• Slowly add the stock and set on low heat to simmer.
  • Scoop teaspoon size balls of the egusi paste mixture into the stock. Be sure to keep ball shape.
  • Leave to simmer for 20 – 30 minutes so the balls cook through.
  • Add the meat and fish and other bits which you’d like to use.
  • Add cut-up pumpkin leaves.
  • Add the waterleaf.
  • Stir and put a lid on the pot and allow cook for 7–10 minutes, till the leaves wilt.
  • Add the bitter leaf. Leave the lid off while the cooking finishes for another 5-10 minutes.
  • Stir, check seasoning and adjust accordingly.
  • Now you can sit back and enjoy your delicious Nigerian Egusi Soup!
Photo: cookpad.com
Photo: cookpad.com
Photo: demandafrica.com
Photo: demandafrica.com
5 Đỗ Thị Nga

Suya

Just seasoned and cooked over an open flame, this is simply well-cut beef. Fresh cabbage, tomatoes, and onions are offered alongside. It's commonly eaten in the evening, wrapped in old newspapers or aluminum foil. The Hausa people of Northern Nigeria are known for their spicy delicacy. Before grilling, the meat is frequently seasoned with a specific spice blend called Yaji.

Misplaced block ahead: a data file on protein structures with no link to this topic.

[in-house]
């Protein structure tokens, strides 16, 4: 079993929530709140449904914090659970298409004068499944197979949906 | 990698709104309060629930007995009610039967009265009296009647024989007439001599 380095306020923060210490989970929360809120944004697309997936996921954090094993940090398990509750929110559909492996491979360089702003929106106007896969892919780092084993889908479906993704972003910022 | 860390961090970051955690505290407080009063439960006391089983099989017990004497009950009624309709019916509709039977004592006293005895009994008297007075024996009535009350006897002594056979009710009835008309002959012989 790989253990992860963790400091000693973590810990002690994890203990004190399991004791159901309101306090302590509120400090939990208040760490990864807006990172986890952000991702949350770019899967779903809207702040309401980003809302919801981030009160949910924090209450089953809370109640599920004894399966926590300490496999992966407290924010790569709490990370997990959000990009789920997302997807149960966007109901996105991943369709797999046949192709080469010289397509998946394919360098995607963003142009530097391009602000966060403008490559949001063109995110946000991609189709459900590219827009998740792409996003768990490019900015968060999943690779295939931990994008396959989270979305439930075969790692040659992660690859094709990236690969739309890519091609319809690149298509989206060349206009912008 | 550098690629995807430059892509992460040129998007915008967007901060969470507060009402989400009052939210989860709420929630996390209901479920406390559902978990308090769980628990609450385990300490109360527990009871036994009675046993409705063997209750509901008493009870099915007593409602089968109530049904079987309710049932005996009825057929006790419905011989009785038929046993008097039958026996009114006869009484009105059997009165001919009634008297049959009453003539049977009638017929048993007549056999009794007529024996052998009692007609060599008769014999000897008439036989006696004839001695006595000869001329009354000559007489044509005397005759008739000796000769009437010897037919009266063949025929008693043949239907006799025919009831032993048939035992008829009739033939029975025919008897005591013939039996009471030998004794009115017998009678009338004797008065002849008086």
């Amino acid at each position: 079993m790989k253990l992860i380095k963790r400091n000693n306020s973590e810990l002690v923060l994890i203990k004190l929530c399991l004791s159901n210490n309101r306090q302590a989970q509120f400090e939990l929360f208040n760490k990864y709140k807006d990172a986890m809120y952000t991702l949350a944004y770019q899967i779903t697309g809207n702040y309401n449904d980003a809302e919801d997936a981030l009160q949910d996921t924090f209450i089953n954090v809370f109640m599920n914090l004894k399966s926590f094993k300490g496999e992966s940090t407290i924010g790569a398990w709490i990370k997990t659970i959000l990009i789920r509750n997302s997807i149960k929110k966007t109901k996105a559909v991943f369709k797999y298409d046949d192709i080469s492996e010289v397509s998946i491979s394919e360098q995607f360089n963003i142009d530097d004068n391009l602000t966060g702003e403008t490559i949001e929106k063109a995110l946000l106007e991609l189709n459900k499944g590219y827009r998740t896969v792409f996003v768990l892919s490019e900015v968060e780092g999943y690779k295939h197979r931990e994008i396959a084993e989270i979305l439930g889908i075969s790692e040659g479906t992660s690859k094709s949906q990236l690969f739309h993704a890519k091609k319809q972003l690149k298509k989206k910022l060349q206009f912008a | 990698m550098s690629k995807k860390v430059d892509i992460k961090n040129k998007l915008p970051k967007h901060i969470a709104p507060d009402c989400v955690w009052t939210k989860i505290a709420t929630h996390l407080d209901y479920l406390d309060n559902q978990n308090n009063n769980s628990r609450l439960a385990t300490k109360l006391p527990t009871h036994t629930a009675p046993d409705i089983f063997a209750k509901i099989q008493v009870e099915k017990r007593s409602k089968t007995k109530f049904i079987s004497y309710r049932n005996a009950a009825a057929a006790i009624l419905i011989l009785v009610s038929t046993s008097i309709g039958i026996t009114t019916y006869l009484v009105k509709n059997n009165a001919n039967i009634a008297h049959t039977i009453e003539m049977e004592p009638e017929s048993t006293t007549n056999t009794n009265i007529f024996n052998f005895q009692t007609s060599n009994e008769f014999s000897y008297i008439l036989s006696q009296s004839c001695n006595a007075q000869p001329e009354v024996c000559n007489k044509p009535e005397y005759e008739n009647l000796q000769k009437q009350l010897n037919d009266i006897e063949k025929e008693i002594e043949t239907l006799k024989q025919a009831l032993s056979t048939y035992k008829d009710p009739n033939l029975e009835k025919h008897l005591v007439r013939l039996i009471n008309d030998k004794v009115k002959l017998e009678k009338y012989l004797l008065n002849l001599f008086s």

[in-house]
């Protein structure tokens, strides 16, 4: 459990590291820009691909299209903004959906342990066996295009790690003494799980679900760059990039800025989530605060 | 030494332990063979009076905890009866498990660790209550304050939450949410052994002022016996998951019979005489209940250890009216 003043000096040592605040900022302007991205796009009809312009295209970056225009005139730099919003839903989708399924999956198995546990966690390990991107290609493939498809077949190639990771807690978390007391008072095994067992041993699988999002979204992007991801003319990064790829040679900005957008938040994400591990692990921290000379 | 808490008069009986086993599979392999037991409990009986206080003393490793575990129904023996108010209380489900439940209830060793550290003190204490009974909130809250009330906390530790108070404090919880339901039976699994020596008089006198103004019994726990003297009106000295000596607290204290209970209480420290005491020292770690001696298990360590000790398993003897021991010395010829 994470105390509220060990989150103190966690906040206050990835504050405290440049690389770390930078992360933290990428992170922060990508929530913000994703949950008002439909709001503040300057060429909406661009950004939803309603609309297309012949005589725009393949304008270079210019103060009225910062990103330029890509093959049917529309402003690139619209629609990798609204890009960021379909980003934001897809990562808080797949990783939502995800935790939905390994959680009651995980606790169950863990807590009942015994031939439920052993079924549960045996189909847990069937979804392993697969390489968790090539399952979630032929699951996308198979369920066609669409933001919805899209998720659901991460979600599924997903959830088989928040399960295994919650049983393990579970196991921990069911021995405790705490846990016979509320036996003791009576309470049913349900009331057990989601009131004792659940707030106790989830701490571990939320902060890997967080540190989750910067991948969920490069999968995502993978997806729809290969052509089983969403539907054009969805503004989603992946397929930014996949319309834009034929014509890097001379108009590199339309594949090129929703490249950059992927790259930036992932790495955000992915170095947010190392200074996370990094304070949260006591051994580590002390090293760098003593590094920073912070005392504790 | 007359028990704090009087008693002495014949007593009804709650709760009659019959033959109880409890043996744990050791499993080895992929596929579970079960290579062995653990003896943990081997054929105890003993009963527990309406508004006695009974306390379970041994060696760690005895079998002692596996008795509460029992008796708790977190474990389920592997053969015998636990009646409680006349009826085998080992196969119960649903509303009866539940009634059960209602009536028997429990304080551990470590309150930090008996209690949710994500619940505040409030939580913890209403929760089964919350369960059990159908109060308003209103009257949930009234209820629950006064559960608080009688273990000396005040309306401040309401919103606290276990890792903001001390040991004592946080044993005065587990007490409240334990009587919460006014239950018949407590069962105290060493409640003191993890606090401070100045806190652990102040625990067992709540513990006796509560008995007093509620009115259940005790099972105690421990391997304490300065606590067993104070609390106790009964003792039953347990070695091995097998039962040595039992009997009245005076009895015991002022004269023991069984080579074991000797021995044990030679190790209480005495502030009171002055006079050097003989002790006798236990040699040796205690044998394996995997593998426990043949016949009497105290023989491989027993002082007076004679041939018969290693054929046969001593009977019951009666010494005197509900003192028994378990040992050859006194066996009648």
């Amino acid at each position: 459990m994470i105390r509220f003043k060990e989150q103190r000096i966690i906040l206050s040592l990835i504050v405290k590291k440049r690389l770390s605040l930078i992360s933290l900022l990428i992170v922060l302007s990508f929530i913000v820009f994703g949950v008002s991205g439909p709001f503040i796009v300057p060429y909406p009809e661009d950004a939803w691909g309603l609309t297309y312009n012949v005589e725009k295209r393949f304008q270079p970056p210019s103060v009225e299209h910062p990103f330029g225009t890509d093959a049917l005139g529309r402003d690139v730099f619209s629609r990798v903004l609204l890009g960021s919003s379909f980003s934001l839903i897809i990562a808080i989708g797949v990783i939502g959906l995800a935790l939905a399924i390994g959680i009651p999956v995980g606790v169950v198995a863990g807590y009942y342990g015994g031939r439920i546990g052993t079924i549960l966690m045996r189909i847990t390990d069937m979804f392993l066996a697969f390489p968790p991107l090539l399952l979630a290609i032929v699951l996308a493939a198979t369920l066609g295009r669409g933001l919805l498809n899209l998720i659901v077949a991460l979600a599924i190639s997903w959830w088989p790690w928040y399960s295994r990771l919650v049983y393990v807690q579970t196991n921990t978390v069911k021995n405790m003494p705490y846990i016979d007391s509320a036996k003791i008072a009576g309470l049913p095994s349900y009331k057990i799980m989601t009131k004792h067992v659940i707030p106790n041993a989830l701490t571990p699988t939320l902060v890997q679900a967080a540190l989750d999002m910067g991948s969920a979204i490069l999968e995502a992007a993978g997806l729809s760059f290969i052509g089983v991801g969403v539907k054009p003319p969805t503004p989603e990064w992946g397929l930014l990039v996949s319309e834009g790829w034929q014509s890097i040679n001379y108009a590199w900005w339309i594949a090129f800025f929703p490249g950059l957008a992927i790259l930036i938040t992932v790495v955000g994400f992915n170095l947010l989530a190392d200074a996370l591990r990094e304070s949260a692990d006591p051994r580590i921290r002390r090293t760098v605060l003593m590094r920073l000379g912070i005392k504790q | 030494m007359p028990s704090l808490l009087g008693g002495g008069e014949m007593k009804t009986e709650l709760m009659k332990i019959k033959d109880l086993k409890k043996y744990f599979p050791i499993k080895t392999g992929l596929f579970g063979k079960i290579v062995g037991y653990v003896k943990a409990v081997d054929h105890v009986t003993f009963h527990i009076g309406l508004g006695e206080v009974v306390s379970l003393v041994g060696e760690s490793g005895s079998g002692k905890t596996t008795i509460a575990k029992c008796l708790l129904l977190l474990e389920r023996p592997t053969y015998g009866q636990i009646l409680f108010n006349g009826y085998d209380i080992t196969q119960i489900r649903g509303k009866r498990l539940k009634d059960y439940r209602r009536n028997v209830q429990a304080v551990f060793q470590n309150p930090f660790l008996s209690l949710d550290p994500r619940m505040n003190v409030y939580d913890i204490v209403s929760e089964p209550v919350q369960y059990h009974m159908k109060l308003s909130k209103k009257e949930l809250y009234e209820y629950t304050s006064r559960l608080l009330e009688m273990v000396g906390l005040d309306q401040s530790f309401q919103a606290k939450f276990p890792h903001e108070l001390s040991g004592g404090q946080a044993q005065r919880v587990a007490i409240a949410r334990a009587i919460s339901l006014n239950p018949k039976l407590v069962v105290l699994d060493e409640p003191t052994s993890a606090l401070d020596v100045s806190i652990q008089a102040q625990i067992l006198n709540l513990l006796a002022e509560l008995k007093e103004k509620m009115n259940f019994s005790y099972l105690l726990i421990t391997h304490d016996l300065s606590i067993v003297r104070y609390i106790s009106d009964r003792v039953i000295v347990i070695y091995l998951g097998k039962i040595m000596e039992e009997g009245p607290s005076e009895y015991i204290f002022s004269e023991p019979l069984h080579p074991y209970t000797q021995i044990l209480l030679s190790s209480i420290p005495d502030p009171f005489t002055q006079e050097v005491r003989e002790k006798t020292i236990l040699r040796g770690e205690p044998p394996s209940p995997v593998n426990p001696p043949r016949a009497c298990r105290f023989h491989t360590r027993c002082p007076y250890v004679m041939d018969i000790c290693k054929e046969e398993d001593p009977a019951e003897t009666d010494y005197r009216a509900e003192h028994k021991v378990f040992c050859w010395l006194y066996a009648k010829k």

Ingredients

  • 1 cup salted peanuts, 1 tablespoon paprika, 2 teaspoons onion powder, 2 teaspoons ground ginger, 1 teaspoon crushed red pepper flakes, 1 teaspoon garlic powder, 1 beef tri-tip roast or beef top sirloin steak (2 pounds), thinly sliced against the grain, 2 tablespoons canola oil, 1 teaspoon salt, 1 medium onion, cut into wedges, 1 large tomato, cut into wedges, Fresh cilantro leaves

Directions

  • Place peanuts in a food processor; process until finely chopped. Add paprika, onion powder, ginger, pepper flakes and garlic powder; pulse until combined.
  • Place beef in a large bowl or shallow dish. Drizzle with oil; sprinkle with salt. Toss to coat. Add peanut mixture; turn to coat. Refrigerate, covered, for 2 hours. Drain beef, discarding marinade.
  • Thread beef onto metal or soaked wooden skewers. Grill, covered, over medium-high heat until beef reaches desired doneness, 10-15 minutes, turning occasionally. Serve with onion, tomato and cilantro.
Photo: cookpad.com
Photo: cookpad.com
Photo: youtube.com
Photo: youtube.com
6 Đỗ Thị Nga

Akara

Another renowned Nigerian delicacy is this. In the northern areas of the country, it is known as Kosai. It's just a bean cake that's been deep fried in palm or groundnut oil. After soaking the beans in water to remove the skin, they are crushed into a mash and deep-fried. A different type of Akara can be made by frying grated water yam.